IR35 – what’s it all about? Well, I recently almost missed out on pitching to a leading insurance company for a significant freelance copywriting project. Why? (Whizz down to the end if you just want to find out what happened.)
With IR35 rules coming into force for the private sector from 6 April 2020, it’s not surprising that major medium- and large-sized companies are treading cautiously. They’re now responsible for determining the IR35 status of any copywriters they engage. Their headache lies in deciding if we count as permanent employees (inside IR35) or as off-payroll workers (outside IR35).
Although IR35 only applies to incorporated (limited) businesses, the rules for a sole trader like me are sneakily similar. Be warned!
What is IR35?
IR35 was set up the HMRC to cut down on freelancers avoiding tax by working as ‘disguised employees’ i.e. people who work in a similar way to full-time employees but invoice through their limited companies – and pay less tax. They can pay corporation tax at 20% on profits, claim for business costs against their tax bill, and pay themselves a lower salary yet add on dividends.
IR35 also aims to stop employers paying people this way to avoid making National Insurance contributions and providing employment benefits – and save themselves money.
How to check if you’re a ‘disguised employee’
Are you inside or outside of IR35?
Oh, the hokey cokey of it all. There’s no cut and dried HMRC guide as to whether or not a contracting copywriter comes under IR35 but there are three principles to help you check:
Mutuality of obligation: if self-employed, you work on a project-by-project basis for a client without any obligation to continue when a project is over and done, and you work for other clients at the same time.
‘Yes’ to both? You’re outside of IR35.
Substitution: could you hire another copywriter to complete the contract work on your behalf? For example, if you’re up against a deadline and need another pair of copywriting hands. If a contract states that the client wants you and only you, Queen or King Bee, to work on a project, you’re unfortunately inside of IR35.
(I’d never do that but suspect adding it in to my terms could appear flaky to a client ….)
Control: does your copywriting contract with the client state how and when you work? If you’re the boss of you and have the flexibility to dictate this, you’re outside of IR35.
Still unsure? Use HMRC’s ‘Check Employment Status for Tax (CEST) tool to double-check your status.
What’s the definition of a self-employed copywriter?
According to HMRC, being self-employed means running your business for yourself and taking responsibility for its success or failure. For example, by being responsible for sorting out any copywriting amends in your own time. Or by paying for equipment yourself, such as your Mac/mobile, and running costs. By having your own website. By working for more than one client at a time. And by not receiving holiday or sick pay.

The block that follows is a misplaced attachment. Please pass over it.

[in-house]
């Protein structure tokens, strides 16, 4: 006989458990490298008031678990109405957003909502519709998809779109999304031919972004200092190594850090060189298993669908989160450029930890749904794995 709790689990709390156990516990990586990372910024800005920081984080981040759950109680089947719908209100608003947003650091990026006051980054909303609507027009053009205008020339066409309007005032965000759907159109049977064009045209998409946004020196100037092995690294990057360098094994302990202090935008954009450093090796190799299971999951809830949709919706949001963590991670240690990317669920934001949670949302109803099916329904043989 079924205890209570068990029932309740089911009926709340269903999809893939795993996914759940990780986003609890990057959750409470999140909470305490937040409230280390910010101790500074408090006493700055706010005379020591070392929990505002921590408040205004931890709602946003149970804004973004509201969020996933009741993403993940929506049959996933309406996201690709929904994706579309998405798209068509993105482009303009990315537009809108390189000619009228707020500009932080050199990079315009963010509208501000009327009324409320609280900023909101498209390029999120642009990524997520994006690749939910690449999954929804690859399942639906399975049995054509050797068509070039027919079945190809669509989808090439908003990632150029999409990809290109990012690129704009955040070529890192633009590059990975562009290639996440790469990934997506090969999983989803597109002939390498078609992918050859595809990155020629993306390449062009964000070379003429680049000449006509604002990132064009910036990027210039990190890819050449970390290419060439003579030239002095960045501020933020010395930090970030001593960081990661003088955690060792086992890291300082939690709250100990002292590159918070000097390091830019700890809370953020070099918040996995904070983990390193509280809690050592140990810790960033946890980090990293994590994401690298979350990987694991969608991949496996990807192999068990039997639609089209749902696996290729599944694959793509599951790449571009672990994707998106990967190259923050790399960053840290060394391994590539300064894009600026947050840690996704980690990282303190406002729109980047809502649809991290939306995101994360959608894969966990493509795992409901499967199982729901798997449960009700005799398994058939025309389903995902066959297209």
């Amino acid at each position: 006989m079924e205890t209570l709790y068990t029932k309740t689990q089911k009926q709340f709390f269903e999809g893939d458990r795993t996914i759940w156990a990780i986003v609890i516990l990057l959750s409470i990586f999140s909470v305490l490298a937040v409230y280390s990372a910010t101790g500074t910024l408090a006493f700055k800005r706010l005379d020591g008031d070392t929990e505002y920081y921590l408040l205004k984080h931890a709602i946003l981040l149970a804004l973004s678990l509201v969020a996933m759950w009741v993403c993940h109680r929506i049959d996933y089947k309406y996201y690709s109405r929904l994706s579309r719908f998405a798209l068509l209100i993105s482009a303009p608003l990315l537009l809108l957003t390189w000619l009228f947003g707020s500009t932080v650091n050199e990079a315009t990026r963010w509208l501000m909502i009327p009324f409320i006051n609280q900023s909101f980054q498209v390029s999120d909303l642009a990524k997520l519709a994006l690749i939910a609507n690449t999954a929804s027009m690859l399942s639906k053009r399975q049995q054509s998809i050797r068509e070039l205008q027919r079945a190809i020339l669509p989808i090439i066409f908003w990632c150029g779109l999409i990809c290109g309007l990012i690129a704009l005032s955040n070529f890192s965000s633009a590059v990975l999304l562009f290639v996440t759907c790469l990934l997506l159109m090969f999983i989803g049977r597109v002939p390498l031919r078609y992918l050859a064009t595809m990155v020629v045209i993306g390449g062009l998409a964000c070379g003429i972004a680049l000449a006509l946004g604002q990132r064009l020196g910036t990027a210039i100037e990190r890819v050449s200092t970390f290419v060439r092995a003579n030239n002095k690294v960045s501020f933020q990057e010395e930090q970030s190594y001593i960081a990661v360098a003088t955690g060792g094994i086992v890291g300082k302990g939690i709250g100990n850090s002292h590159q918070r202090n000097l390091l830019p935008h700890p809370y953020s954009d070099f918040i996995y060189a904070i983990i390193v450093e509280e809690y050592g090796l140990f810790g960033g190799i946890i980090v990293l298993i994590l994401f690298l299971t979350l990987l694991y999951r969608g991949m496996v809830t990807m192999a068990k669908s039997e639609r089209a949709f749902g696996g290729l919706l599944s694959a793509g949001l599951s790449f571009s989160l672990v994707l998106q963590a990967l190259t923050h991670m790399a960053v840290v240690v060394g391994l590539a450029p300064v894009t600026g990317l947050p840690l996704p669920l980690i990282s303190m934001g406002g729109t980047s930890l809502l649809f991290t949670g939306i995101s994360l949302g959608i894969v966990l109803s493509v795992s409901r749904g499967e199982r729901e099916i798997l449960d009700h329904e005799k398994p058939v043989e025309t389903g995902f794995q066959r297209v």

But be careful: having one client as your only source of income for several months may seem a huge cash-flow relief and send you off shopping at Waitrose not Tesco, but can look as if you’re employed by that client and could therefore fall within IR35.
So, back to what happened with my potential pitch …
My-lovely-accountant-of-many-years has always advised me against setting up a Private Limited Company. There’s more ongoing paperwork to file, Corporation Tax to pay, a set of Articles of Association to draw up, shareholdings to apportion, annual accounts to keep, blah blah blah – and higher accountancy fees to therefore pay too. It’s a lot of red tape.
As a sole trader, my tax responsibilities and VAT liabilities are easy to account for. As a limited company, the way you pay yourself for that hard-earned crust is quite different. However, as a sole trader, my liability is not limited and I’m more exposed to risk – and that was the reason for my potential client’s concerns, especially due to the sector they’re in.
So I discussed the situation with my-lovely-accountant-of-many-years who said he can easily set me up as a limited company in just three days if I win the business. Happy me. Happy client. Happy accountant being able to charge me more. Hey, it’s fine.
How to help save the flexible workforce
HMRC estimates that 170,000 workers are affected, especially IT contractors. People are concerned that private sector employers will stop using contractors. Stop The Off-Payroll Tax campaigners organised a protest at Westminster on 12th February for contractors and freelancers to lobby their MPs. The reform was due to come into effect as of April 6th but has now been delayed to April 2021 due to the Covid-19 situation.
If you’d like to make your voice known, sign up to support the campaign or email firstname.lastname@example.org.
Written by Caroline Gibson, freelance copywriter and sole trader (for the time being, at least). I’m not an accountant so do speak to yours for IR35 advice, but I am qualified to tell you how to keep your freelance cash flowing; check out my 11 tips.
E: email@example.com T: +44 (0) 7957 567766
P.S. Follow on Twitter